I was recently in Darwin for a defence conference so I took the time out to do a 4-hour Bombing of Darwin tour one morning.
You can link here for details of the tour – http://www.bombingofdarwin.com.au – but be aware that it does not run in the ‘wet’ – the hot steamy months of summer, except around the anniversary of the bombing of Darwin in February.
The tour was very interesting. It’s led by Garry Gallagher whose an affable, likeable character with knockabout charm and who happily entertains his small tour groups with anecdotes and stories of the time when World War II really came to the Australian mainland.
During the tour, he pointed out the key locations where little evidence remains today of the damage inflicted on this small northern outpost of Australia. There were significant casualties but the impact was played down in the press of the day, probably for fear of scaring the general population but there would also have been a reluctance to let the enemy know how successful they had been.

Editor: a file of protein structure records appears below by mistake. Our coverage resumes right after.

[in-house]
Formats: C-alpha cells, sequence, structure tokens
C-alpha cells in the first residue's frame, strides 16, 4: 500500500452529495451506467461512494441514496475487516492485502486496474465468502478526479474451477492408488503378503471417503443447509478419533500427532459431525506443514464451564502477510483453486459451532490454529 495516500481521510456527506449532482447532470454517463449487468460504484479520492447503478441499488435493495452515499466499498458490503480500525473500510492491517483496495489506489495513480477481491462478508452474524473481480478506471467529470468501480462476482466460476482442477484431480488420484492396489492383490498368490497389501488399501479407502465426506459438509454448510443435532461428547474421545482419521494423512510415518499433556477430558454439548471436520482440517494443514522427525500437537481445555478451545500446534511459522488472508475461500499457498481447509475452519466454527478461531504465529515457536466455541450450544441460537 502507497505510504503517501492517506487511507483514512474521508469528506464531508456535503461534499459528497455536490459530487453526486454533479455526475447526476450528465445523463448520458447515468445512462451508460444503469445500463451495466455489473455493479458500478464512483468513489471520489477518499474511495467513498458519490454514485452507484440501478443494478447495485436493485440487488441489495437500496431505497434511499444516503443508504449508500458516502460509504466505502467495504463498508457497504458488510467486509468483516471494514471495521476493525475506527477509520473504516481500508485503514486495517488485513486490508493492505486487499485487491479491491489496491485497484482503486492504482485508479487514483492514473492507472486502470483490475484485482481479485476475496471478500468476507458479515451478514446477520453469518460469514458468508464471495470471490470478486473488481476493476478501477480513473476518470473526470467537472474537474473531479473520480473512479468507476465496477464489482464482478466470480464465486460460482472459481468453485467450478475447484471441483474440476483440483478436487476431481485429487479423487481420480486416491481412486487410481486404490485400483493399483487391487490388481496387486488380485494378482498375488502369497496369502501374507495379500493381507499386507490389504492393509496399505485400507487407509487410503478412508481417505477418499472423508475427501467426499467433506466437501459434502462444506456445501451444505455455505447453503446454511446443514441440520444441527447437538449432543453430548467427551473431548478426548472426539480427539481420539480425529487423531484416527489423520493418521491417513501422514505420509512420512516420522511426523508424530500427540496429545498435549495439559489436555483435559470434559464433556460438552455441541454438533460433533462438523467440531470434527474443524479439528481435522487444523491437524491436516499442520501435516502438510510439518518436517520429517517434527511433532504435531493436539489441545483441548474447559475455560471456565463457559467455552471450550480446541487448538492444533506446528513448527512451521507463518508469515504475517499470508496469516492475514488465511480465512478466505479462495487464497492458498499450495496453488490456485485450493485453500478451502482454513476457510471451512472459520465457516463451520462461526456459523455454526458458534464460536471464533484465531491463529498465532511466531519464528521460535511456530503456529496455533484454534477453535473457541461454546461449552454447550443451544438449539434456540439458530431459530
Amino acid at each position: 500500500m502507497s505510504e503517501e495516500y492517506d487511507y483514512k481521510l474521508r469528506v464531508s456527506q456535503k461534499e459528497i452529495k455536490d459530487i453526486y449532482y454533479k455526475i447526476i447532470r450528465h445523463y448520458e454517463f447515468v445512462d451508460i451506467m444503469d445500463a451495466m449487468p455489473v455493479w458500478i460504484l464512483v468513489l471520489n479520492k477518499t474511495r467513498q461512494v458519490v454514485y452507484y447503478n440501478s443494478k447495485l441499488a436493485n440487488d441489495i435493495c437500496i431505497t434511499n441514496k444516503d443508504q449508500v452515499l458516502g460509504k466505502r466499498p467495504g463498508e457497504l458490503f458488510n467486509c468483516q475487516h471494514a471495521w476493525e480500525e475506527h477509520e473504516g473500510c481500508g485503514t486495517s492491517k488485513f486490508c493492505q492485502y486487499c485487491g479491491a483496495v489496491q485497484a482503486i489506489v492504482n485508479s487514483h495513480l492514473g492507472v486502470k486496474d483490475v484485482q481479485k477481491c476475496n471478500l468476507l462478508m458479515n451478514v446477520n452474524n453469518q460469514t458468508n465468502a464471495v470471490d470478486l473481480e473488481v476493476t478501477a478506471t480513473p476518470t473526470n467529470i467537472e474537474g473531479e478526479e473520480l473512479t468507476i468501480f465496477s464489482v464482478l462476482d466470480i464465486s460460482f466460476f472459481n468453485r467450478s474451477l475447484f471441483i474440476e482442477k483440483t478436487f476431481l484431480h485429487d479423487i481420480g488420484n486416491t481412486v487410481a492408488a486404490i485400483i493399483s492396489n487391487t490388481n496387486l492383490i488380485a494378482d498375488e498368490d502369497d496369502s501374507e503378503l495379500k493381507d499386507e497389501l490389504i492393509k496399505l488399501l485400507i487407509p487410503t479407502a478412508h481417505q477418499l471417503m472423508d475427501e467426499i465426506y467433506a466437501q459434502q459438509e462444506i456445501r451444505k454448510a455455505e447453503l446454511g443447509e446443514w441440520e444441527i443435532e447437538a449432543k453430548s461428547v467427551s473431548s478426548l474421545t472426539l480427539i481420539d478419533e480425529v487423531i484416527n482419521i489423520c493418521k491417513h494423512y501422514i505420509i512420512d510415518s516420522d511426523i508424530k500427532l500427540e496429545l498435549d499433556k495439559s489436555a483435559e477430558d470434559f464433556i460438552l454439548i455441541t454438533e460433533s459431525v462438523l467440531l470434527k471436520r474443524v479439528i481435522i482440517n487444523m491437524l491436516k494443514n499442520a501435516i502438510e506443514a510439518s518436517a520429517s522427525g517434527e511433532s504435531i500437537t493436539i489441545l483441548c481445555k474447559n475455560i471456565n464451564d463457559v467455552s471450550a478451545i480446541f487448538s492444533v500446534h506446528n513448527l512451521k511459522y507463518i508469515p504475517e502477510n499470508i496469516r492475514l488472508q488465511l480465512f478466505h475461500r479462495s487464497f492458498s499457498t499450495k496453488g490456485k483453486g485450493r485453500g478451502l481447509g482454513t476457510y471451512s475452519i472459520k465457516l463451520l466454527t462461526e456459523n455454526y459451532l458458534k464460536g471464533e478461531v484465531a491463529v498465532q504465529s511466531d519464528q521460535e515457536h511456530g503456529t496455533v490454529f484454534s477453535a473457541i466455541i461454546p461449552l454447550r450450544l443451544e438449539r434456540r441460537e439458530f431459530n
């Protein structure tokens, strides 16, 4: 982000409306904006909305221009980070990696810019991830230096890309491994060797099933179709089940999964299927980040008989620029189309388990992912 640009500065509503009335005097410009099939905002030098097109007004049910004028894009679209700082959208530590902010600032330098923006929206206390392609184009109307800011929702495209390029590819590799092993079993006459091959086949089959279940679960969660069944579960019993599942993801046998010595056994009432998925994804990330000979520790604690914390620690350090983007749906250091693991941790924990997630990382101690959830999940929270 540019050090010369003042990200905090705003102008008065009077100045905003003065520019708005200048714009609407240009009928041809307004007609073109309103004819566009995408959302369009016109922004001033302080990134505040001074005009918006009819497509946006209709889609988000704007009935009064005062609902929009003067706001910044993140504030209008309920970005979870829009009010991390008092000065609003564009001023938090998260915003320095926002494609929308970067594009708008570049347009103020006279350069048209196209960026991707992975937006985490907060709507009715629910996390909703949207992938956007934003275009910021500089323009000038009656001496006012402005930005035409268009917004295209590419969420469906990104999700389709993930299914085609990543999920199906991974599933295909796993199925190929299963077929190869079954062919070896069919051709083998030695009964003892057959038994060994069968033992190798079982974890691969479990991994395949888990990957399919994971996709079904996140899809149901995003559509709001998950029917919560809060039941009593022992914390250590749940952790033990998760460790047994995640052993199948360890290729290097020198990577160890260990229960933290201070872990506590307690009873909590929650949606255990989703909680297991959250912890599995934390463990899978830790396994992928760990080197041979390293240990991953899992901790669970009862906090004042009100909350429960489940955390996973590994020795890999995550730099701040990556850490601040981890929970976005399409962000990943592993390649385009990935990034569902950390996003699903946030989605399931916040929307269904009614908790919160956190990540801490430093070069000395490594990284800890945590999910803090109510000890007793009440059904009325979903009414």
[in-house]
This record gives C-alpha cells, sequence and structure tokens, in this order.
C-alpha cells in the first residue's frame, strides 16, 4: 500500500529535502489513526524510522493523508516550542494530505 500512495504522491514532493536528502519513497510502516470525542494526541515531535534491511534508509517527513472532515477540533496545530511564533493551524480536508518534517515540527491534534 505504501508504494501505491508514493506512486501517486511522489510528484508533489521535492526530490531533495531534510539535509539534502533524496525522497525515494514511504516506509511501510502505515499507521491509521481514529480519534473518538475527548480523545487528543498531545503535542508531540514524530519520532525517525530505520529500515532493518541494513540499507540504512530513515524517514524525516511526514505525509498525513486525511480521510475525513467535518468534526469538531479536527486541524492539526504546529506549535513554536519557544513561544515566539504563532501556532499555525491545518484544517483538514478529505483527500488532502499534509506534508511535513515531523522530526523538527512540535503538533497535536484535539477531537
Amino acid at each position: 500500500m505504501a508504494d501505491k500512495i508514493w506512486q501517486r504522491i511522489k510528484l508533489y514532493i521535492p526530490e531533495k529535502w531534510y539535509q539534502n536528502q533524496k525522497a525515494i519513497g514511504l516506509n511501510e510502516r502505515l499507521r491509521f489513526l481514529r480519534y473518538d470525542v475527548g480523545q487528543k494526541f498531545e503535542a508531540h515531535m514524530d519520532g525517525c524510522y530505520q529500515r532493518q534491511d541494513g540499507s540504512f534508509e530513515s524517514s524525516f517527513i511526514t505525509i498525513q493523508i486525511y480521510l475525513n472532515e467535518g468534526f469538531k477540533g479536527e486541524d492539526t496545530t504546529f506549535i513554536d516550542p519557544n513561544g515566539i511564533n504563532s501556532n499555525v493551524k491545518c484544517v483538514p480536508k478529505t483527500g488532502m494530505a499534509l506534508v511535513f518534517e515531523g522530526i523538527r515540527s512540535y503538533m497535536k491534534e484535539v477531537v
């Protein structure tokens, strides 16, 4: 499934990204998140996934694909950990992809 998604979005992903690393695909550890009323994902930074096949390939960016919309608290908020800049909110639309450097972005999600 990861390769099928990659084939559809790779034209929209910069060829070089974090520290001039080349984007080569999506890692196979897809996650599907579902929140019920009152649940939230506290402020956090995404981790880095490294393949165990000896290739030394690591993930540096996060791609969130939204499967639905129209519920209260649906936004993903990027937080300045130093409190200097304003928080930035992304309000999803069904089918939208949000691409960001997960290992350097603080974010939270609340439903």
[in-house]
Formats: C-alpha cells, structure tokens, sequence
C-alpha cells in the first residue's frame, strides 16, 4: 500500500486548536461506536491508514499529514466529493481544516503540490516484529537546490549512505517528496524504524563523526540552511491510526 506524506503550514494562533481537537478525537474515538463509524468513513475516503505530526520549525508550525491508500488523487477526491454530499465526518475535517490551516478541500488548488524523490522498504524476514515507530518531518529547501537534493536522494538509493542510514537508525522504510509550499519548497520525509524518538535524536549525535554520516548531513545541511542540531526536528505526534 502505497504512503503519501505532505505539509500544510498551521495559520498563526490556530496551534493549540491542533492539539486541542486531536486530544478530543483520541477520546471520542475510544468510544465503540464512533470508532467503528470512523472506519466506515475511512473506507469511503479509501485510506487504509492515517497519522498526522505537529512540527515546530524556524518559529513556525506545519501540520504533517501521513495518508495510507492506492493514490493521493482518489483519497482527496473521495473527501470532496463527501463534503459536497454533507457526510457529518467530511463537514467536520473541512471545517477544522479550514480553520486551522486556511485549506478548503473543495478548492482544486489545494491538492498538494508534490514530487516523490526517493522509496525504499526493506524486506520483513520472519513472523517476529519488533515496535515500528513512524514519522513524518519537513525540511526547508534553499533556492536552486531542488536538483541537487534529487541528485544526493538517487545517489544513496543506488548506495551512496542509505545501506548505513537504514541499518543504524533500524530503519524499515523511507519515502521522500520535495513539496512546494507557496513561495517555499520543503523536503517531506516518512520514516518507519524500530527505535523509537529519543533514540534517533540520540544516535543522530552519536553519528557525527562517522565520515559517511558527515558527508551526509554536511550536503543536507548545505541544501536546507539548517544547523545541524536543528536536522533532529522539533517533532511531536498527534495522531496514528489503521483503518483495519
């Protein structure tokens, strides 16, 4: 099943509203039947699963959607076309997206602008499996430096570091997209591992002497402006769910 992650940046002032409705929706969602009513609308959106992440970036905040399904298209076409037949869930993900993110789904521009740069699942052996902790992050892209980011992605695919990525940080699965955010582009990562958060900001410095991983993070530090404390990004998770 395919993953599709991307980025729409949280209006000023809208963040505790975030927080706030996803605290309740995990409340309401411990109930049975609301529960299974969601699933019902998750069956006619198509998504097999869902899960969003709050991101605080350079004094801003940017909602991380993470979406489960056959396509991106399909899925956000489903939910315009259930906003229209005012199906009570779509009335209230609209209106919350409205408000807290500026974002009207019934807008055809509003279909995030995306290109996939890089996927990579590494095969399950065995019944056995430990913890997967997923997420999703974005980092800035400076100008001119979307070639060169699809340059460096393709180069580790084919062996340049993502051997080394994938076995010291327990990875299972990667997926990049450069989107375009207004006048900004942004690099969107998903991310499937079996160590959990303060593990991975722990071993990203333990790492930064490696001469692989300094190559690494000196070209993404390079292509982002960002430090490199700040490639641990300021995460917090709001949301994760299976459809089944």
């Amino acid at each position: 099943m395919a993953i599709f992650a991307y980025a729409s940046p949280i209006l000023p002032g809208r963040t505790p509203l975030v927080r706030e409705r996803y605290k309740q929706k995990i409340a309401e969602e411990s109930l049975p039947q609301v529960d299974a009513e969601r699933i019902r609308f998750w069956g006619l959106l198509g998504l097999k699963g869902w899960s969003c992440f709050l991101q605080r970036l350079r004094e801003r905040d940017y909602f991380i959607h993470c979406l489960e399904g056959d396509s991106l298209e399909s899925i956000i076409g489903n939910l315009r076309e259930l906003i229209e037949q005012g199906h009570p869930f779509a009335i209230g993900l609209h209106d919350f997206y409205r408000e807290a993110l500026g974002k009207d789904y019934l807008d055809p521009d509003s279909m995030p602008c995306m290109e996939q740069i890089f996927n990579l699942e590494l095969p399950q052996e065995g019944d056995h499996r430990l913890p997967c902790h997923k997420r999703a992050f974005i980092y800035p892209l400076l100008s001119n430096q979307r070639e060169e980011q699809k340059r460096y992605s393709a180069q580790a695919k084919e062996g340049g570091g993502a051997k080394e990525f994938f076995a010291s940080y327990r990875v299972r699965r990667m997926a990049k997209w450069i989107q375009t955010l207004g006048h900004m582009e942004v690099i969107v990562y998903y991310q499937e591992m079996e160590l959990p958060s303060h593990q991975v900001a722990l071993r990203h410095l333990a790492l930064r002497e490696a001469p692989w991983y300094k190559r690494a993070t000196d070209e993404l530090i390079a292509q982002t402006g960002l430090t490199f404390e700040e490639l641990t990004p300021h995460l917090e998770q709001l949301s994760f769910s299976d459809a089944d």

I did not know, for instance, of the Scot John Gordon who betrayed Australia. He was found signalling to the Japanese from his bush camp on the other side of Darwin harbour.
Through his tour, Garry has met people with first hand experience of Darwin and the bombing and that has enhanced his understanding of the events. Much of this information has found its way into his book, ‘A Nice Day for Flying’ which can be purchased via his website. There are some interesting photos in the book too.
This book does not have an index nor does it have a bibliography that might point to the primary sources he’s referenced, although he does acknowledge them throughout the book.
But combined with Garry’s commentary throughout the tour, the book is a handy ‘aide memoir’ to his rapid fire anecdotes and observations about a time in our near past when Darwin bore the brunt of the enemy’s well coordinated and well planned attacks in World War II.